With every passing month the issues highlighted in this column appear to be more mainstream. A reader suggested that we focus on the pollution caused by engines left idling when cars are parked. I felt this might be too niche, or that urging people to switch off their engines could seem nannyish.
Yet now I read in this paper (irishtimes.com/news/education/dozens-of-schools-to-introduce-no-idling-zones-under-campaign-to-tackle-air-pollution-1.4416178) that "dozens of schools" have introduced "no idling" zones as part of a campaign aimed at combating air pollution caused by cars left running when dropping off and collecting children at school gates.
It has been estimated that CO2 emissions could be reduced by 1.4 million tonnes annually if drivers avoided idling for just three minutes per day. This would be the equivalent of taking 320,000 cars off the road. All it requires is the introduction of an awareness campaign backed by enforceable penalties.
But, in the meantime we can make a difference by implementing it in our own lives, and by encouraging people to sign a petition (chng.it/RVqT2JK655) that calls on "the Department of the Environment, Climate and Communications to introduce laws and an awareness campaign to tackle engine idling, as part of the nation's efforts to tackle emissions in line with its 2050 climate goals".
In some way, it can seem like a small thing, and I realise that in many parts of rural Ireland men of a certain age appear to find solace in hearing the sound of their pick-up, tractor or truck running while having a chat, we just need to find a way to politely tell them that not only are they contributing to increased CO2 emissions, but they are polluting the air they breathe. Air pollution causes almost 500,000 avoidable early deaths in the EU each year, according to the European Environment Agency. And because more than 60 per cent of Irish cars are diesel, compared to just 3 per cent of US cars, the human and planetary impacts of our cars are greater than elsewhere.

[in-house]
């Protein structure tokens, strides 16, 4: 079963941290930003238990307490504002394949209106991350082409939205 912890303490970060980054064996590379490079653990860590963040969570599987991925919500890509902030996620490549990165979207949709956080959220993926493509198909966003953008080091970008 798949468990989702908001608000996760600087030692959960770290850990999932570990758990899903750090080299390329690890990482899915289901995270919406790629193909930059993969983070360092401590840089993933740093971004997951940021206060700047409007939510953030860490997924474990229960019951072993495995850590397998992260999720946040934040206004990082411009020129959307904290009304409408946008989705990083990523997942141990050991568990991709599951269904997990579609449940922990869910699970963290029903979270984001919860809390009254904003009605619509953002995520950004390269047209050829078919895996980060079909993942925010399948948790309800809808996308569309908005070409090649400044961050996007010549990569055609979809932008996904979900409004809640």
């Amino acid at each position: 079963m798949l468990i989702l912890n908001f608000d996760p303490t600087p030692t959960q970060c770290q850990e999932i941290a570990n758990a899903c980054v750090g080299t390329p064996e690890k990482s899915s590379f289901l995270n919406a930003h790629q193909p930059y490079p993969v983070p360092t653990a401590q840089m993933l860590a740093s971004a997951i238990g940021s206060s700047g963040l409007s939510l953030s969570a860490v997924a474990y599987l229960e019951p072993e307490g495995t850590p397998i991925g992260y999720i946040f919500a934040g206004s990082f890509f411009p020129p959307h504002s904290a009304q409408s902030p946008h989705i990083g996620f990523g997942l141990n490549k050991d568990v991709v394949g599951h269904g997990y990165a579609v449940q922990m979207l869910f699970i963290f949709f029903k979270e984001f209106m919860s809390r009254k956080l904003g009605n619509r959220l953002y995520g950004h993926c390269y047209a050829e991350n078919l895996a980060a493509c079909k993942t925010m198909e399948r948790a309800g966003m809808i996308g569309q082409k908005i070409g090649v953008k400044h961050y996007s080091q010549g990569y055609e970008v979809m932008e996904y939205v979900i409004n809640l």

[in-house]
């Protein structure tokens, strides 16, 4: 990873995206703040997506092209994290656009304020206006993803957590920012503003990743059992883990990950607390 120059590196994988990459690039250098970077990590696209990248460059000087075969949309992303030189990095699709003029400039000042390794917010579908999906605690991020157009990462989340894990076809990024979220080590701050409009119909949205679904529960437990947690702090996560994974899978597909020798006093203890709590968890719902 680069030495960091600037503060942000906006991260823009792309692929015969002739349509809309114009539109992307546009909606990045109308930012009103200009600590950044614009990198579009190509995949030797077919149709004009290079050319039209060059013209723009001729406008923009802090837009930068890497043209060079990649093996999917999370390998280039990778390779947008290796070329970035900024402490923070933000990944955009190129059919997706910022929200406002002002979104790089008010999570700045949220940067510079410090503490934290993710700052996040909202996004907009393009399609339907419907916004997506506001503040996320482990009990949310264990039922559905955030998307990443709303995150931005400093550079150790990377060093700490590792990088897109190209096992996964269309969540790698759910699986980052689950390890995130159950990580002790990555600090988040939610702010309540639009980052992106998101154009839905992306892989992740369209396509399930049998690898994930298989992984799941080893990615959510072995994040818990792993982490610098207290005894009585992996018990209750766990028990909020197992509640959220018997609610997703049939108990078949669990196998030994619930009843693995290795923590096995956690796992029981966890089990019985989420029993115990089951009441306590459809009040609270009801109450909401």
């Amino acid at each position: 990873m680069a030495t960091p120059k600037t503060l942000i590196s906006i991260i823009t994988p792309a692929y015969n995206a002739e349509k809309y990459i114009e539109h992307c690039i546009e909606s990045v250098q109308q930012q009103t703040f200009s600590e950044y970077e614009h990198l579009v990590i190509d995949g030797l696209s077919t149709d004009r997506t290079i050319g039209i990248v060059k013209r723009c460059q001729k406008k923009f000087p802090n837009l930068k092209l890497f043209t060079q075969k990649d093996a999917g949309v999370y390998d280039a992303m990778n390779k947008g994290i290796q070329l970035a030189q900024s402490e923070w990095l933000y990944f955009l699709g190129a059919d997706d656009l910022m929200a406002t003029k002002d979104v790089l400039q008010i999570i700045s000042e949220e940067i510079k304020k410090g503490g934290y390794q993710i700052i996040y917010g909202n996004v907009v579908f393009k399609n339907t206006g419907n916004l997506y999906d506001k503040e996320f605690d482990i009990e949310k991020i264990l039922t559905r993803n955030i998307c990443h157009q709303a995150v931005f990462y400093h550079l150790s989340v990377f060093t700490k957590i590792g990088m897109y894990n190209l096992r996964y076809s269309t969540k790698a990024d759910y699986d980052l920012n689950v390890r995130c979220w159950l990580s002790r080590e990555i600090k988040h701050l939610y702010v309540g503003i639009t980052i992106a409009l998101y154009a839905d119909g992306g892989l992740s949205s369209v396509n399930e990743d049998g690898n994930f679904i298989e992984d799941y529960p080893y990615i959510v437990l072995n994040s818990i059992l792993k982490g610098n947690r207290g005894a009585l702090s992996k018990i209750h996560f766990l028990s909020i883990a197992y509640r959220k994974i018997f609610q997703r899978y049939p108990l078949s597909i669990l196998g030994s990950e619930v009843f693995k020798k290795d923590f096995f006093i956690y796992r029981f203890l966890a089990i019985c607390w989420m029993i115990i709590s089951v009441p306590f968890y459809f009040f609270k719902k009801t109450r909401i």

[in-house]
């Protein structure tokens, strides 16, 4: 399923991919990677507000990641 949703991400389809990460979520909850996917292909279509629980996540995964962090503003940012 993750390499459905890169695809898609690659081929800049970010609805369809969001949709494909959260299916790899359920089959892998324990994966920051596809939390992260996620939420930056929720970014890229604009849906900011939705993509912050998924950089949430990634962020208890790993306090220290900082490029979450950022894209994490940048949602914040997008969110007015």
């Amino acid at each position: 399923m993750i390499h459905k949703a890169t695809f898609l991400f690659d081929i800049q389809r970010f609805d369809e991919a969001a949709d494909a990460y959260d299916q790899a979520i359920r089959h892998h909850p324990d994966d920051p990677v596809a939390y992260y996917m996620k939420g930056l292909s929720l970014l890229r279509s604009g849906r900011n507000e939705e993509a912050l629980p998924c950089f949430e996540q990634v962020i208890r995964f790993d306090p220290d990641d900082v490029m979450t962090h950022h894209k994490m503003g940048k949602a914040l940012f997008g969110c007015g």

People think that turning off and restarting their engine uses more carbon, but research by numerous bodies, including the US department of energy, has shown that idling for any more than 10 seconds uses more fuel and produces more CO2 emissions.
Tom Spencer, editor of an online guide to electric cars, irishevs.com is adamant that private and commercial drivers need to be educated about idling. "The recent mile-long tailbacks at McDonald's drive-throughs before and after the first lockdown shows urgent need for greater awareness around this issue, and the impact that it can have on public health and the environment. Anti-idling laws are the norm in much of the world. It makes sense; for example, if the 10,000 buses in this country cut their engines when stopped they could save 40 tonnes of air pollution annually."
Of all the One Changes we’ve suggested over the past 18 months, this might be the simplest and one of the most impactful, as Ireland had the third highest greenhouse gas emissions in the EU in 2019, with transport and agriculture accounting for the lion’s share of harmful emissions.
Starting today we can begin addressing this by simply switching off.